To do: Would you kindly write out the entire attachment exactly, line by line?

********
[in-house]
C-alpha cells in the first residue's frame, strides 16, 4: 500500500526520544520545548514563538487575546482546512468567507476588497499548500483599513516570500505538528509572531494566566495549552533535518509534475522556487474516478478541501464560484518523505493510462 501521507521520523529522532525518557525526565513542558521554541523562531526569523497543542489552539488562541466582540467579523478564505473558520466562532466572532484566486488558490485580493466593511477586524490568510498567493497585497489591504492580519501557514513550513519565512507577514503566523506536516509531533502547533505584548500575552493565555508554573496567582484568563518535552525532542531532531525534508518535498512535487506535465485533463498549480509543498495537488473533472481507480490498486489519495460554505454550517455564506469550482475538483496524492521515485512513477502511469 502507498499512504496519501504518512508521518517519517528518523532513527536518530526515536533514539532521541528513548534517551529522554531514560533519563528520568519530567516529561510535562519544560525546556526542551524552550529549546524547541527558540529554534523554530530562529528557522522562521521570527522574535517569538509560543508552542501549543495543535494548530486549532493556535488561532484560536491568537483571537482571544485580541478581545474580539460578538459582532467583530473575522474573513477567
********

[in-house]
C-alpha cells in the first residue's frame, strides 16, 4: 500500500526520544520545548514563538487575546482546512468567507476588497499548500483599513516570500505538528509572531494566566495549552533535518509534475522556487474516478478541501464560484518523505493510462 501521507521520523529522532525518557525526565513542558521554541523562531526569523497543542489552539488562541466582540467579523478564505473558520466562532466572532484566486488558490485580493466593511477586524490568510498567493497585497489591504492580519501557514513550513519565512507577514503566523506536516509531533502547533505584548500575552493565555508554573496567582484568563518535552525532542531532531525534508518535498512535487506535465485533463498549480509543498495537488473533472481507480490498486489519495460554505454550517455564506469550482475538483496524492521515485512513477502511469 502507498499512504496519501504518512508521518517519517528518523532513527536518530526515536533514539532521541528513548534517551529522554531514560533519563528520568519530567516529561510535562519544560525546556526542551524552550529549546524547541527558540529554534523554530530562529528557522522562521521570527522574535517569538509560543508552542501549543495543535494548530486549532493556535488561532484560536491568537483571537482571544485580541478581545474580539460578538459582532467583530473575522474573513477567